A baby lies crying in a decrepit, wooden maternity hospital in Russia's poverty-stricken Far North. Many child advocates say places like these are where the problems start. Hospital staff often try to persuade parents of babies with disabilities to give them over to state care. Poverty and alcoholism also drive parents to abandon their children.
Sergei Koloskov, head of the Down Syndrome Society, says that contrary to government figures, the number of orphans in Russia is growing — and overloading the state's orphanage system.
"Healthy babies are lying in hospital beds all day as if they were sick, sometimes for months or longer," Koloskov says. "They're completely ignored. No one plays with them or provides any kind of stimulation. That happens because orphanages where they're supposed to go after birth are full."
Experts say that the lack of attention at an early age seriously harms a child's development. Elena Olshanskaya started a group of volunteers to help children in hospitals after noticing abandoned babies in rooms at the hospital where she gave birth.
"I was stunned," she says. "They were completely alone. They were fed several times a day and that was it. After a while, they just stop crying."
Last winter, another patient in a central Russian hospital noticed a room of abandoned babies with their mouths taped shut to stop them from crying. Her cell phone video shocked the country when it was played on national television. Reports of babies tied down in their cots are common. Many believe that's because hospital staff are seriously overworked.
Boris Altshuler of the Child's Right group says it's often immediately clear to visitors that abandoned babies are left to "rot alive."
"First of all [there's] the smell — [the] smell of unchanged linens or even children lying on just plastic. And [a] terrible smell because nobody changes, nobody cares," Altshuler says.
Once children leave hospitals for orphanages, their experiences differ widely. Unlike the relatively happy children at Internat No. 8, most children end up in orphanages that are closed institutions.
Olshanskaya says that's a legacy of the Soviet Union, which tried to shut off anyone not considered normal from the rest of society.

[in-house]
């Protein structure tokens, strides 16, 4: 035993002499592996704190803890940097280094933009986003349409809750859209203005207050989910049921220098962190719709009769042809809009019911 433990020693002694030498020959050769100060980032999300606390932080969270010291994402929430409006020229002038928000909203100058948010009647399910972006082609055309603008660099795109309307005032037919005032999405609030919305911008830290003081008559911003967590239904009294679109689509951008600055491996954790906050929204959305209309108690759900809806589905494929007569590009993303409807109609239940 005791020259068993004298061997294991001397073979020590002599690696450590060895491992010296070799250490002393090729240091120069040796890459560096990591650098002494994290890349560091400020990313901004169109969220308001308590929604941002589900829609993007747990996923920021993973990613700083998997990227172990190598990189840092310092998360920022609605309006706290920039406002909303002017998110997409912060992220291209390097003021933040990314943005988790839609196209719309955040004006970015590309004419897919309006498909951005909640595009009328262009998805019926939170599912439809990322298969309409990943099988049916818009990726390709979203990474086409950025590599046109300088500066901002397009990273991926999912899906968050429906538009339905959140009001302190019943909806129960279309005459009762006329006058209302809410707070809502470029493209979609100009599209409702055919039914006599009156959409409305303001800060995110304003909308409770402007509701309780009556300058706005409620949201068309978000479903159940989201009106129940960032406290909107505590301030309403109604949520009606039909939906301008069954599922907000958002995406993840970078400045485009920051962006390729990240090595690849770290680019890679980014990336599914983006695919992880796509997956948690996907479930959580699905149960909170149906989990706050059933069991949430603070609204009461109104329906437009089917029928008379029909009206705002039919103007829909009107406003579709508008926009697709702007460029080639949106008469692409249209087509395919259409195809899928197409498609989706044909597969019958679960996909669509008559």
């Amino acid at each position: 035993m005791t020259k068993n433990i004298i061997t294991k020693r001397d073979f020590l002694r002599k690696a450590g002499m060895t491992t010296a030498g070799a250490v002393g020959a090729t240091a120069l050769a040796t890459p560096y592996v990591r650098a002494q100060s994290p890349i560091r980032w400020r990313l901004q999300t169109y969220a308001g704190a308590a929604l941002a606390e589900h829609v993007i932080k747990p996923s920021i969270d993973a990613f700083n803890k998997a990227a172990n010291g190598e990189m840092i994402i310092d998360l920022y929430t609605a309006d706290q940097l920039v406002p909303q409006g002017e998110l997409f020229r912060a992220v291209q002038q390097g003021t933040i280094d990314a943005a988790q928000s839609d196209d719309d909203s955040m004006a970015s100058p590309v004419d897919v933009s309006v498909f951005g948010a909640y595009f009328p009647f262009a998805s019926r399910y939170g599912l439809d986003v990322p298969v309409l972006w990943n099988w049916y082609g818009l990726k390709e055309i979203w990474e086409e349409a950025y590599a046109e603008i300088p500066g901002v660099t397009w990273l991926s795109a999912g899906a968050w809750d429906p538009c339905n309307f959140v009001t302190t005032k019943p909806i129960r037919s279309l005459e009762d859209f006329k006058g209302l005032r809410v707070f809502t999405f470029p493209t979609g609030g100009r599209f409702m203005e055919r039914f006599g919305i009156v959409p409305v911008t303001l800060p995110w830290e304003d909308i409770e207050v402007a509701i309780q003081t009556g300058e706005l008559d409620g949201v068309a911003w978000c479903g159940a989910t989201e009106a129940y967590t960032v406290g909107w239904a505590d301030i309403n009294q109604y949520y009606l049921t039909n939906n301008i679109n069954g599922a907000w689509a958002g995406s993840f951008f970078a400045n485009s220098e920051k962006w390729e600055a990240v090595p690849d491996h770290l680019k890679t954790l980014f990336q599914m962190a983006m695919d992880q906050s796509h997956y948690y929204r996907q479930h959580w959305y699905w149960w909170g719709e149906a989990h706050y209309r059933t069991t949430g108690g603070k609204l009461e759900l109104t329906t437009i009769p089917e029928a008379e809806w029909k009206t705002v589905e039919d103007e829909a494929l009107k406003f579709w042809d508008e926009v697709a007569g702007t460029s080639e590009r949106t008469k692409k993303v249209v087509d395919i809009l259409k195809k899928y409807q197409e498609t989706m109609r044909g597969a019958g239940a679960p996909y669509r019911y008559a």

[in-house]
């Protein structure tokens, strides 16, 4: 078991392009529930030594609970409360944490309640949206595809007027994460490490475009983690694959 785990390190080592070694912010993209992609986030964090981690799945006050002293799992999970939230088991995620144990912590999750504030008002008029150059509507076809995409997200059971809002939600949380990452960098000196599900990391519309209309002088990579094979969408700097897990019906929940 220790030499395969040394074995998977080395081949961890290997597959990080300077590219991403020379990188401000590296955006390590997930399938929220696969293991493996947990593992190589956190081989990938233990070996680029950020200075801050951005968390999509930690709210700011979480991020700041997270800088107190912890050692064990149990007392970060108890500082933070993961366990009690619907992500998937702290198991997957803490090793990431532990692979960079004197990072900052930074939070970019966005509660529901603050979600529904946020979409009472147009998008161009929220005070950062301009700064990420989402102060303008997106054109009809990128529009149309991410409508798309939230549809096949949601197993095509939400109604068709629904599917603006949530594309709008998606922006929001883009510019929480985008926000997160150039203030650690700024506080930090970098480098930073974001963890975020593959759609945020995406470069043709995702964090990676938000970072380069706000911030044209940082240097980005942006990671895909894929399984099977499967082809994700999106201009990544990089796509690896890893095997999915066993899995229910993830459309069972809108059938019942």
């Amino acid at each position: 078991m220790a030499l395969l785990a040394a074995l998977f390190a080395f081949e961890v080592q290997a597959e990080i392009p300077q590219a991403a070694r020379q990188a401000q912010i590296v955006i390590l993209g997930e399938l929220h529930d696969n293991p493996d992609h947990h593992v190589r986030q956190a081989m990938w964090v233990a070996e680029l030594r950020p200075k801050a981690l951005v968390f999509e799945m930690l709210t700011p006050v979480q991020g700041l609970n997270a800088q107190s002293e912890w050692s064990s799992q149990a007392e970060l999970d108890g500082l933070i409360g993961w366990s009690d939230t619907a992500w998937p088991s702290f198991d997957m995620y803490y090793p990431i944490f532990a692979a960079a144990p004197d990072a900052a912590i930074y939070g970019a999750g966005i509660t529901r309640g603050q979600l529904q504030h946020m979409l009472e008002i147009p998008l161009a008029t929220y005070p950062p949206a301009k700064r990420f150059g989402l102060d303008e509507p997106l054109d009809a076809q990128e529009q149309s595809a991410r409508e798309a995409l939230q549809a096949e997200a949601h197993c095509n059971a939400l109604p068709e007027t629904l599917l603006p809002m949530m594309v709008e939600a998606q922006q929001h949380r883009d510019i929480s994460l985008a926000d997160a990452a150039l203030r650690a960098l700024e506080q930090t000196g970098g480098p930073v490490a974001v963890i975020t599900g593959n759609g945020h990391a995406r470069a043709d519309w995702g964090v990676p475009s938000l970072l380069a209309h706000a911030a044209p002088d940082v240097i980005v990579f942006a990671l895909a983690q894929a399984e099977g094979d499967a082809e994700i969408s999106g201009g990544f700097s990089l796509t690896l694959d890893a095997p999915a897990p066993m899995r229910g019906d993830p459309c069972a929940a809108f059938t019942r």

"Orphanages often stand behind high walls and big gates, usually somewhere in the outskirts," she says. "People who live in such areas and pass by every day usually have no idea what's inside."
Children considered mentally or physically disabled are sent to special institutions, which Altshuler calls "terrible places."
A Human Rights Watch report says that children in such institutions may be up to twice as likely to die than those in regular orphanages. Evaluations deciding orphans' fates are often cursory. Misdiagnosis is common, and sometimes even doled out as punishment for misbehavior.
Valentina Pavlova heads the Moscow office of Kidsave, an American organization that runs foster-care programs in Russia. She says that even in standard orphanages, the lack of contact with the rest of the world leaves children utterly unprepared for adult life.
"When children leave those institutions, they enter another world they've only seen on television," Pavlova says. "Very few are able to cope because they've never had anything of their own or experienced normal relationships. Above all, they've been deprived of love."
Pavlova agrees with most other experts who say that the only way to help orphans break out of lifelong cycles of isolation and lack of education is to put them in the care of adoptive or foster families.
But Altshuler of the Child's Right group says that officials in charge of the country's state orphanages are obstructing new foster programs because they don't want to lose state funding.
Altshuler calls the current system an "orphan industry." He says it won't improve without public pressure. But he says that as long as the state keeps hiding orphans from society, attitudes about them won't change.